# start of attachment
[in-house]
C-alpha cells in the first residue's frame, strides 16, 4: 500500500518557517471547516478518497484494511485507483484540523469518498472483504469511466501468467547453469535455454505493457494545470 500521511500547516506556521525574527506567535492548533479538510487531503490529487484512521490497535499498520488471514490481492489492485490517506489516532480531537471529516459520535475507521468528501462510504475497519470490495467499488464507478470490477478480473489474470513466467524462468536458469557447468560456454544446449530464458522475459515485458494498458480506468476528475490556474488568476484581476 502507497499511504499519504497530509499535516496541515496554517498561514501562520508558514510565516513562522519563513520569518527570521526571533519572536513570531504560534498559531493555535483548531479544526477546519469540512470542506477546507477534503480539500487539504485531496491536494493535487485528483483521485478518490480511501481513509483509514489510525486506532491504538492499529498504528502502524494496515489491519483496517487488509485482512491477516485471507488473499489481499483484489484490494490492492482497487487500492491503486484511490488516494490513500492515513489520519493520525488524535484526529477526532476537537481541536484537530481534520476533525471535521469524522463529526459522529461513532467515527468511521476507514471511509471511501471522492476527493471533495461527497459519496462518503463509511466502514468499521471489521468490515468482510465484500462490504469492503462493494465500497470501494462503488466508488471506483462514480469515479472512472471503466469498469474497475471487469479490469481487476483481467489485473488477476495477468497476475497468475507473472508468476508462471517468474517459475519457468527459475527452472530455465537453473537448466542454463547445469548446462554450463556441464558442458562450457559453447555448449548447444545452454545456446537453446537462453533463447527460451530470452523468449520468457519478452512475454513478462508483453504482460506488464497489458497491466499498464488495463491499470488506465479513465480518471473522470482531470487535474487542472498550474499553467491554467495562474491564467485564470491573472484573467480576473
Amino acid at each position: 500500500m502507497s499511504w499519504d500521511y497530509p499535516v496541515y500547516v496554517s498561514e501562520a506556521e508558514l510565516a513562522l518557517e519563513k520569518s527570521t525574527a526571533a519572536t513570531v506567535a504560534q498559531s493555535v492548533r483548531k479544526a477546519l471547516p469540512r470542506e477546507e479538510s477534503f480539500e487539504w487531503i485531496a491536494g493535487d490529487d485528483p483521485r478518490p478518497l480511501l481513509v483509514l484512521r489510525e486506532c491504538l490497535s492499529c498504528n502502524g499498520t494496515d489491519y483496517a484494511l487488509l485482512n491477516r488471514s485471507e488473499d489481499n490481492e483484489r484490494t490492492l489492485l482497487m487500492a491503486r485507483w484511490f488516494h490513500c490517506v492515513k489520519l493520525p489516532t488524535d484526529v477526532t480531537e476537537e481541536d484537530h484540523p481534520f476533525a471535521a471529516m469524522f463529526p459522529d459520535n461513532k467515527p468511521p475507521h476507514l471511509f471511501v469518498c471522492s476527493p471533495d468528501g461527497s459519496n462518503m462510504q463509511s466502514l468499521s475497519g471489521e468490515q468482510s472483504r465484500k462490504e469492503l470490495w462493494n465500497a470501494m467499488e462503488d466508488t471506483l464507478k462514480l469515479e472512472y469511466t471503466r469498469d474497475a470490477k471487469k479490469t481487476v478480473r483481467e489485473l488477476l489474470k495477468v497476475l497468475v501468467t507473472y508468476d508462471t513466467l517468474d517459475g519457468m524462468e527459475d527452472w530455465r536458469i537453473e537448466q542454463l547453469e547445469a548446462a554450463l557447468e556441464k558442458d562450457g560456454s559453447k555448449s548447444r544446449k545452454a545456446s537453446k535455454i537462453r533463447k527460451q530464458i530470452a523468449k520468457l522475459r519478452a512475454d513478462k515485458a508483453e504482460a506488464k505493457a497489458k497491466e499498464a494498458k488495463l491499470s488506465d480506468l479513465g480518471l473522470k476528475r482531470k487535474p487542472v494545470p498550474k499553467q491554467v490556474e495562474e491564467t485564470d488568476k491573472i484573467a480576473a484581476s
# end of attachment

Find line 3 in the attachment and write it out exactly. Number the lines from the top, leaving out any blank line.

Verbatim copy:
Amino acid at each position: 500500500m502507497s499511504w499519504d500521511y497530509p499535516v496541515y500547516v496554517s498561514e501562520a506556521e508558514l510565516a513562522l518557517e519563513k520569518s527570521t525574527a526571533a519572536t513570531v506567535a504560534q498559531s493555535v492548533r483548531k479544526a477546519l471547516p469540512r470542506e477546507e479538510s477534503f480539500e487539504w487531503i485531496a491536494g493535487d490529487d485528483p483521485r478518490p478518497l480511501l481513509v483509514l484512521r489510525e486506532c491504538l490497535s492499529c498504528n502502524g499498520t494496515d489491519y483496517a484494511l487488509l485482512n491477516r488471514s485471507e488473499d489481499n490481492e483484489r484490494t490492492l489492485l482497487m487500492a491503486r485507483w484511490f488516494h490513500c490517506v492515513k489520519l493520525p489516532t488524535d484526529v477526532t480531537e476537537e481541536d484537530h484540523p481534520f476533525a471535521a471529516m469524522f463529526p459522529d459520535n461513532k467515527p468511521p475507521h476507514l471511509f471511501v469518498c471522492s476527493p471533495d468528501g461527497s459519496n462518503m462510504q463509511s466502514l468499521s475497519g471489521e468490515q468482510s472483504r465484500k462490504e469492503l470490495w462493494n465500497a470501494m467499488e462503488d466508488t471506483l464507478k462514480l469515479e472512472y469511466t471503466r469498469d474497475a470490477k471487469k479490469t481487476v478480473r483481467e489485473l488477476l489474470k495477468v497476475l497468475v501468467t507473472y508468476d508462471t513466467l517468474d517459475g519457468m524462468e527459475d527452472w530455465r536458469i537453473e537448466q542454463l547453469e547445469a548446462a554450463l557447468e556441464k558442458d562450457g560456454s559453447k555448449s548447444r544446449k545452454a545456446s537453446k535455454i537462453r533463447k527460451q530464458i530470452a523468449k520468457l522475459r519478452a512475454d513478462k515485458a508483453e504482460a506488464k505493457a497489458k497491466e499498464a494498458k488495463l491499470s488506465d480506468l479513465g480518471l473522470k476528475r482531470k487535474p487542472v494545470p498550474k499553467q491554467v490556474e495562474e491564467t485564470d488568476k491573472i484573467a480576473a484581476s